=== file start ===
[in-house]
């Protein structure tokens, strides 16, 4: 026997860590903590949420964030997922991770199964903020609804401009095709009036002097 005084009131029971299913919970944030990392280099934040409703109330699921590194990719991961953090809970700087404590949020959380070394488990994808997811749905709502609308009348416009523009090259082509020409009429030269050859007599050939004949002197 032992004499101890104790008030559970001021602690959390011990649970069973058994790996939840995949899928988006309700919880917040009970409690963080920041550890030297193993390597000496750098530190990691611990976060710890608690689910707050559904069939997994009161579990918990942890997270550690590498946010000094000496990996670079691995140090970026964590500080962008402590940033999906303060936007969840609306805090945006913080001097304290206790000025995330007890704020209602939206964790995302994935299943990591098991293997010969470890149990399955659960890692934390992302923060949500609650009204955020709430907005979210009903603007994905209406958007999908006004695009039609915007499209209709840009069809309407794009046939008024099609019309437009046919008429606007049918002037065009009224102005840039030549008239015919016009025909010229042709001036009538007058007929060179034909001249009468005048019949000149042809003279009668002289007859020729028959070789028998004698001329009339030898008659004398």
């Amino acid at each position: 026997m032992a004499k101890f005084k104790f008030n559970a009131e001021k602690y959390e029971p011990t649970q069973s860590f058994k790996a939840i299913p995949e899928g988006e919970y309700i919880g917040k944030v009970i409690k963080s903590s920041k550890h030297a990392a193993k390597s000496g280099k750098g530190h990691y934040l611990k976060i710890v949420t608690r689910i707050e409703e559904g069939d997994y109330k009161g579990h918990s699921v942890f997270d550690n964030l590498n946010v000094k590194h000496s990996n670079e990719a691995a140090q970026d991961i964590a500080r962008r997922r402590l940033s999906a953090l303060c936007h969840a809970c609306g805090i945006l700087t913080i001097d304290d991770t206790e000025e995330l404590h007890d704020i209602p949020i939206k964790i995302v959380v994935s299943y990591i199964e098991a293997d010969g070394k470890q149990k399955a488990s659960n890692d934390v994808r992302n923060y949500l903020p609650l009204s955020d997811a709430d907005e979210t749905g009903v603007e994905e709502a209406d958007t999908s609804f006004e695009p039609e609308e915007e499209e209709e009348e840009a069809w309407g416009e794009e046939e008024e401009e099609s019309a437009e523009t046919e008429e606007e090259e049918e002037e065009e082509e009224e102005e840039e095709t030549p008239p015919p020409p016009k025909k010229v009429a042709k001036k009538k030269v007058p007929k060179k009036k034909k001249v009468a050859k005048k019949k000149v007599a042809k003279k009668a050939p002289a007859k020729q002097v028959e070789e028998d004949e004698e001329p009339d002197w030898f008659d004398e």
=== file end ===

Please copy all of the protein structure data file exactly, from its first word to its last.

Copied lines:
[in-house]
């Protein structure tokens, strides 16, 4: 026997860590903590949420964030997922991770199964903020609804401009095709009036002097 005084009131029971299913919970944030990392280099934040409703109330699921590194990719991961953090809970700087404590949020959380070394488990994808997811749905709502609308009348416009523009090259082509020409009429030269050859007599050939004949002197 032992004499101890104790008030559970001021602690959390011990649970069973058994790996939840995949899928988006309700919880917040009970409690963080920041550890030297193993390597000496750098530190990691611990976060710890608690689910707050559904069939997994009161579990918990942890997270550690590498946010000094000496990996670079691995140090970026964590500080962008402590940033999906303060936007969840609306805090945006913080001097304290206790000025995330007890704020209602939206964790995302994935299943990591098991293997010969470890149990399955659960890692934390992302923060949500609650009204955020709430907005979210009903603007994905209406958007999908006004695009039609915007499209209709840009069809309407794009046939008024099609019309437009046919008429606007049918002037065009009224102005840039030549008239015919016009025909010229042709001036009538007058007929060179034909001249009468005048019949000149042809003279009668002289007859020729028959070789028998004698001329009339030898008659004398």
């Amino acid at each position: 026997m032992a004499k101890f005084k104790f008030n559970a009131e001021k602690y959390e029971p011990t649970q069973s860590f058994k790996a939840i299913p995949e899928g988006e919970y309700i919880g917040k944030v009970i409690k963080s903590s920041k550890h030297a990392a193993k390597s000496g280099k750098g530190h990691y934040l611990k976060i710890v949420t608690r689910i707050e409703e559904g069939d997994y109330k009161g579990h918990s699921v942890f997270d550690n964030l590498n946010v000094k590194h000496s990996n670079e990719a691995a140090q970026d991961i964590a500080r962008r997922r402590l940033s999906a953090l303060c936007h969840a809970c609306g805090i945006l700087t913080i001097d304290d991770t206790e000025e995330l404590h007890d704020i209602p949020i939206k964790i995302v959380v994935s299943y990591i199964e098991a293997d010969g070394k470890q149990k399955a488990s659960n890692d934390v994808r992302n923060y949500l903020p609650l009204s955020d997811a709430d907005e979210t749905g009903v603007e994905e709502a209406d958007t999908s609804f006004e695009p039609e609308e915007e499209e209709e009348e840009a069809w309407g416009e794009e046939e008024e401009e099609s019309a437009e523009t046919e008429e606007e090259e049918e002037e065009e082509e009224e102005e840039e095709t030549p008239p015919p020409p016009k025909k010229v009429a042709k001036k009538k030269v007058p007929k060179k009036k034909k001249v009468a050859k005048k019949k000149v007599a042809k003279k009668a050939p002289a007859k020729q002097v028959e070789e028998d004949e004698e001329p009339d002197w030898f008659d004398e």